Interview with Lora Hernandez
DescriptionThis podcast is about a woman named Lora Hernandez. She was born in Playa Mallorca, Spain. She came to the United States with her parents when she was eight years old. Her dad was a sargent and her mom also worked in the Navy. They went from Spain to Miami Florida to San Diego California. Her mother passed away in the Navy in San Diego CA. Later on her and her dad moved to Aurora Colorado to come live with her uncles. Her dad remarried. Lora had two siblings, one brother and one sister. Her siblings didn’t like living in Aurora CO so they moved to Juarez Mexico, Close to El Paso Texas.
She talks about the difference between schools in the United States and Spain. The most cultural shock she experienced was the language. Later on in her life when she was 18 she moved back to Spain and stayed over there for a year. When a girl in Spain turns 19 they celebrate it similar to how Mexican families celebrate Quinceanera, a girl’s passage into womanhood. It is celebrated with lots of food and a big family gathering. She eventually moved back to Aurora and is now a permanent resident. In 1996 she applied for her citizenship and to this day she hasn’t heard anything about it because she moved apartments and they lost contact with her. Lora married to a man much older than herself. She never had kids and later she divorced him and left him everything, including their house and started over. For more on Lora’s immigration and life story, please listen to this podcast episode.
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00:17 Archie, present, journey to Unity where are seriously podcast is about breaking the Silence of the unheard through worldwide immigration stories. With one another. Can you hear us being an immigrant, doesn't change who you are and Shine the Light on where you're from, whether near or far. Your home is where you make it. No matter where you are. The word family. Doesn't just start with one. It's deeper than our routes from where, I'll be gone one by one, please by piece. We listen to stories.
00:51 Hello, I mean City and this journey to Unity podcast brings you Laura and Ayana to discuss and unheard life story in America.
01:00 My name is Lauren. Jacqueline Fernandez.
01:04 I come in the side. Are you on this little girl into to go to Mexico? They want to go back to Mexico. And what was your life like before you came to the United States? So Como Sana Tu Vida in Spain, on Tuesday. Venezia, Miami is very beautiful, beautiful.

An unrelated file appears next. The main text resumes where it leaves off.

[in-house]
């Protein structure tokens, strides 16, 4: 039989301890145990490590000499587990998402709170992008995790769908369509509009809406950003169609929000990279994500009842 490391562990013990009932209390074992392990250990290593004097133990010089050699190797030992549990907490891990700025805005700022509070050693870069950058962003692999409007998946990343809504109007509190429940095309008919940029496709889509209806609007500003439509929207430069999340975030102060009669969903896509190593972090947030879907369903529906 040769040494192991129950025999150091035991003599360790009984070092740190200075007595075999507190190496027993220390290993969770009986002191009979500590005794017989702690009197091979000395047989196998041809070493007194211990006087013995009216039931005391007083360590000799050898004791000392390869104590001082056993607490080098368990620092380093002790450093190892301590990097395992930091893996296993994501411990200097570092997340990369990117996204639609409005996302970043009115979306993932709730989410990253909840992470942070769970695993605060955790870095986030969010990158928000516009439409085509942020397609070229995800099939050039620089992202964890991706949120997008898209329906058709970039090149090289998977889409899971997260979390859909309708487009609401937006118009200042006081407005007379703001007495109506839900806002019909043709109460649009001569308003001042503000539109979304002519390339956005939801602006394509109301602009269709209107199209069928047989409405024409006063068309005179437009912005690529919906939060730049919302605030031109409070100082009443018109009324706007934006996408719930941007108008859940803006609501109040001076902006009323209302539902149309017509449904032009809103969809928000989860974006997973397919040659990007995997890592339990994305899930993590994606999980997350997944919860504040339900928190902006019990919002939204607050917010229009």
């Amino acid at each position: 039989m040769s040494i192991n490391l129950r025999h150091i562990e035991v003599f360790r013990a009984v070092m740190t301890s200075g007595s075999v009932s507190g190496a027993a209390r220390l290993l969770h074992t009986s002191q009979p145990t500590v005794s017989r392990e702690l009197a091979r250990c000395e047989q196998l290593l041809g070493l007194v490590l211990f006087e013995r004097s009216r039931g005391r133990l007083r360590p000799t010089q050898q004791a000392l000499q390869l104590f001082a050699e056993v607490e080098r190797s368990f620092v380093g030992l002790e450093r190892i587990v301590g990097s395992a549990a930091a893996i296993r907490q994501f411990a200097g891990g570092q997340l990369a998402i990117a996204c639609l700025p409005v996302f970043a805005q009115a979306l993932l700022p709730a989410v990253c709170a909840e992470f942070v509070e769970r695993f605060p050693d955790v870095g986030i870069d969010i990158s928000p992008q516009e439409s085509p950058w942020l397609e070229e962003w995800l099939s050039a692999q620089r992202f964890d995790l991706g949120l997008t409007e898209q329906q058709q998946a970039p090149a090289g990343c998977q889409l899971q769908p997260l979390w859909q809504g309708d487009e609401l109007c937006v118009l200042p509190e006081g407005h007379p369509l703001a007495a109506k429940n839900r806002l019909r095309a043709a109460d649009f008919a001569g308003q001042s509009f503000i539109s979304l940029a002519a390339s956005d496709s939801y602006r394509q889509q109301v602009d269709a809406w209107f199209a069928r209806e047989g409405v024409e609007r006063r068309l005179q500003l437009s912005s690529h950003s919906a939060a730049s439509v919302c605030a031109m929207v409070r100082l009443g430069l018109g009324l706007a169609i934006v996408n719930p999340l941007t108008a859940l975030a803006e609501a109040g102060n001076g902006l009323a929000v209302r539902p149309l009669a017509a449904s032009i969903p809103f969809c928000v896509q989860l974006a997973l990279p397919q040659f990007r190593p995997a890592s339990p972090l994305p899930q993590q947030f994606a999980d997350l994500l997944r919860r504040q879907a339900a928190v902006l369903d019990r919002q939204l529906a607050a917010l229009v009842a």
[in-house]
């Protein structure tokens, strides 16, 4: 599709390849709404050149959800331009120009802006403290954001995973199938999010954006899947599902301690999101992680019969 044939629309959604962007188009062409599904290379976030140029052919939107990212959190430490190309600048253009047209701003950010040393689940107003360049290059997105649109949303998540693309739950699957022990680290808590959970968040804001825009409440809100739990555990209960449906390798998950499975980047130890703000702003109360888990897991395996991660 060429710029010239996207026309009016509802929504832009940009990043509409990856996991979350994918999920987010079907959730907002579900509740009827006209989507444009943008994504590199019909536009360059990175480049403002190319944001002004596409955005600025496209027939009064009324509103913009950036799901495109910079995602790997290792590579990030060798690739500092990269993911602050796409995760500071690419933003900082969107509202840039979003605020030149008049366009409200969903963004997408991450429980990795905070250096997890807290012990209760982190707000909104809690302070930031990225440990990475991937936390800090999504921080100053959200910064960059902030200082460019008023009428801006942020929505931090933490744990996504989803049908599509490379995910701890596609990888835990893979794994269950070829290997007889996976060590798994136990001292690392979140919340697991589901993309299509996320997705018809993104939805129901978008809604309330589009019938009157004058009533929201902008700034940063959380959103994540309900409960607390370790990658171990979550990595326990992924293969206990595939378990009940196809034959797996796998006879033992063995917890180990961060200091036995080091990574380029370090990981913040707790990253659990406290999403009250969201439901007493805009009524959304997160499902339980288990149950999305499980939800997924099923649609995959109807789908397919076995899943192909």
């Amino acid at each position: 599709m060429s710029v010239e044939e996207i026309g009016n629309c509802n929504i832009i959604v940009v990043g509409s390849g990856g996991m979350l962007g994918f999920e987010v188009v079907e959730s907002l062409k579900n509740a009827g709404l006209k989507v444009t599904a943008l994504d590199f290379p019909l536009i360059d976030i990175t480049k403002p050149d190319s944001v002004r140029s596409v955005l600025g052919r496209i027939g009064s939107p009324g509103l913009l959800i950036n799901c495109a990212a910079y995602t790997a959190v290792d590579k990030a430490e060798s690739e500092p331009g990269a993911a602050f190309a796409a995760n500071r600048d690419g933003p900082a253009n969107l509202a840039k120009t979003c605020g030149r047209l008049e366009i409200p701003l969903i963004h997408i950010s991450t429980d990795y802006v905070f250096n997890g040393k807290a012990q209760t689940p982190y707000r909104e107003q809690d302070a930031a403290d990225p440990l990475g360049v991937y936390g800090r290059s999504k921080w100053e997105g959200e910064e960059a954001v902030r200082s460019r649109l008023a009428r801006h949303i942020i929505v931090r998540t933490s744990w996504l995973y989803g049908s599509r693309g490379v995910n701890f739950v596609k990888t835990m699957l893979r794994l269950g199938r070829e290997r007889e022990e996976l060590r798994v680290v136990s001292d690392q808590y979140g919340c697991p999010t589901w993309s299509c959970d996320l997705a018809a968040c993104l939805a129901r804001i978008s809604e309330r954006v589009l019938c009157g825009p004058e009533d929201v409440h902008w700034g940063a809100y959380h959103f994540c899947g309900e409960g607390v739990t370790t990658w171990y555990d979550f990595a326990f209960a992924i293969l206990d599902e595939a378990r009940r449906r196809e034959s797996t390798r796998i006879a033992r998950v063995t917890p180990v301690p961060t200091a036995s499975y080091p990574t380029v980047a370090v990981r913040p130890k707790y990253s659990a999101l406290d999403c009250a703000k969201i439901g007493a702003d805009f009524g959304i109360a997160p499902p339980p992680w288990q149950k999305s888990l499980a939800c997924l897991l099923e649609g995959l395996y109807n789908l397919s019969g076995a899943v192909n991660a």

01:45 That's good luck with all the schools are way more strict. I think Danielle Kamal, uniform is well. They had uniforms sale a really strict. It's nothing like the school's out here. How did you feel when you came to the United States? Like the difference would be better if we come on Lisa? Get a lousy parent backwards, you know, when you speak it, so, when she comes here and she's trying to learn to herd, like that's confusing for her, because in Spanish, it's backwards.
02:45 It was backwards to her. Okay, and have you went back to Spain? Yes, it went back at 18 minutes. So then she went back at 18 and 19.
03:17 Nothing, I will pray. No, no nothing. Okay, nothing. No touching, nothing making one waiting for me. Too many food. Too many fiestas in control until woman when you turn 18
03:47 You say your head over there, in Spain? It's when your 19 like when you do that celebration like a quinceanera cuz you're becoming a woman over there is 19 so they took her back to celebrate it. And that's meaning, you know, you haven't touched the guy, you had a boyfriend that sort of thing. Do you celebrate?
04:11 Italian accordion, do you know what type of holidays do you still celebrate?
04:51 Get the poles at Lowe's the Santa Elena a making an Eskimo Dia de Madres. All cozy. Care of the other Madras LDS November to Yorktown.
05:51 Variety of foods were all the boats come out to the beach. And what is the May 30th? She'll still celebrated, Michelle cook food and things like that and ask her for like do you believe in letters of the Guadalupe?
06:18 Samantha Rimando, kill me, one yellow. Okay. No longer.
06:50 Hennessy and type in my name.
06:52 Eccentric man named a note in the permanent resident. Actually had a permanent resident.
07:08 Okay, and that I believe is through her dad as well.
07:16 And in November, I say 96 1986 because if she got in trouble. So see if a Cydia and like this, she faced discrimination or did she faced discrimination when she came here. So, cuando. Se ven aqui letra La Gente.
08:08 The weather Columbus New Mexico discriminate her against her color.
08:29 Colonia, New Jersey.
08:33 Media jobs.
08:42 Gas for the tile over my matrimonial Miller law. Don't like her when she left them both.
09:08 Like I said, I would guess I didn't pick up the Cinco de Mayo, boyfriend.
09:45 Como El Coco, No Matter What like tried more, put. More effort is in the one-day, or discriminating her?
10:16 So she just wish you would have kept pushing forward even when they were just coming anywhere. Beach Blanket pero Bonitas, there's different types of my teeth whiter and they don't discriminate. So she took a harder here and she wish you would have liked still just prefer. What even though they did that to her.
11:03 And would you ever go back to Spain?
11:07 Enable study.
11:12 Okay, thank you. Okay. Thank you guys. You guys are with you.
11:28 A production of arts street at yea sponsored by arts and Society, Denver Housing, Authority, the City and County of Denver office of children's Affairs, the office of immigration and Refugee Affairs, and the urban Arts fund. For more information visit our website at journey to Unity. Weebly.com.